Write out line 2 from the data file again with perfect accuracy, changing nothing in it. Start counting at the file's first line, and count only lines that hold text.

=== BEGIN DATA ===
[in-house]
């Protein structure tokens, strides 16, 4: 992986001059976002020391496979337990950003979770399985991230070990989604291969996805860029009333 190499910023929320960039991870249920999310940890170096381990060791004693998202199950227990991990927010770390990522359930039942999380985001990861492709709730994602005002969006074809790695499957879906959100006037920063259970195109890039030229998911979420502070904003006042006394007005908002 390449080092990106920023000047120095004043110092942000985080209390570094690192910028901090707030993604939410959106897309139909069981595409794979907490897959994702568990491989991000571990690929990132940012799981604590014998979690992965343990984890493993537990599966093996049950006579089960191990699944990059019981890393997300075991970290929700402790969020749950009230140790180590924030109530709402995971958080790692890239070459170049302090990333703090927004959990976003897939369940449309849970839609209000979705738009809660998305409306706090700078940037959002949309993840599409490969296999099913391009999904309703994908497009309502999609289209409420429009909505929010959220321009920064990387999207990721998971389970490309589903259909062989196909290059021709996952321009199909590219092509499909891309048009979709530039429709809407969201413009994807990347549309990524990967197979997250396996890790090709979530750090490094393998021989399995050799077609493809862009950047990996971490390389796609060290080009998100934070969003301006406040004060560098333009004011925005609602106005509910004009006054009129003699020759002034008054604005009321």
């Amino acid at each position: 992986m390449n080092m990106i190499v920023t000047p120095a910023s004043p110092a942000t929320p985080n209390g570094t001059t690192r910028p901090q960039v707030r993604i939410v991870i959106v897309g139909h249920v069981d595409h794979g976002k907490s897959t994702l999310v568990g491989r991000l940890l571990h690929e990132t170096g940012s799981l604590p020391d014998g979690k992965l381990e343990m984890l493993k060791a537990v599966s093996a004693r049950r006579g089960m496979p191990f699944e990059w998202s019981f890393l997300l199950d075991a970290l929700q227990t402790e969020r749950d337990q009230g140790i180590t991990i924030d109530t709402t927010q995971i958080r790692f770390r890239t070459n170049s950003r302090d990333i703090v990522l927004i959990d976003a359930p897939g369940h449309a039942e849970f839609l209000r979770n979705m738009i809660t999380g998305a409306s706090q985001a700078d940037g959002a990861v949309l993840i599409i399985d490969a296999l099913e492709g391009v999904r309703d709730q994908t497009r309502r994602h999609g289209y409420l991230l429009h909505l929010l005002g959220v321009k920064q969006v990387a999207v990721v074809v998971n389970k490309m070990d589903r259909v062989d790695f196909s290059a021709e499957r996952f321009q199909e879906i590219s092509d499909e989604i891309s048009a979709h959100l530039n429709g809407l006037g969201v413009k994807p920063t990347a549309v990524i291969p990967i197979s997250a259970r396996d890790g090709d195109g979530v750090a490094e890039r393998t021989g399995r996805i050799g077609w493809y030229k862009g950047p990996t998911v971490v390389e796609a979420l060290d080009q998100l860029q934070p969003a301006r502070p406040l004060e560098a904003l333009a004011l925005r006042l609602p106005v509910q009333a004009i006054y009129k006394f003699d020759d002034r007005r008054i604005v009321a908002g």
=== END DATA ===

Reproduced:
């Protein structure tokens, strides 16, 4: 992986001059976002020391496979337990950003979770399985991230070990989604291969996805860029009333 190499910023929320960039991870249920999310940890170096381990060791004693998202199950227990991990927010770390990522359930039942999380985001990861492709709730994602005002969006074809790695499957879906959100006037920063259970195109890039030229998911979420502070904003006042006394007005908002 390449080092990106920023000047120095004043110092942000985080209390570094690192910028901090707030993604939410959106897309139909069981595409794979907490897959994702568990491989991000571990690929990132940012799981604590014998979690992965343990984890493993537990599966093996049950006579089960191990699944990059019981890393997300075991970290929700402790969020749950009230140790180590924030109530709402995971958080790692890239070459170049302090990333703090927004959990976003897939369940449309849970839609209000979705738009809660998305409306706090700078940037959002949309993840599409490969296999099913391009999904309703994908497009309502999609289209409420429009909505929010959220321009920064990387999207990721998971389970490309589903259909062989196909290059021709996952321009199909590219092509499909891309048009979709530039429709809407969201413009994807990347549309990524990967197979997250396996890790090709979530750090490094393998021989399995050799077609493809862009950047990996971490390389796609060290080009998100934070969003301006406040004060560098333009004011925005609602106005509910004009006054009129003699020759002034008054604005009321």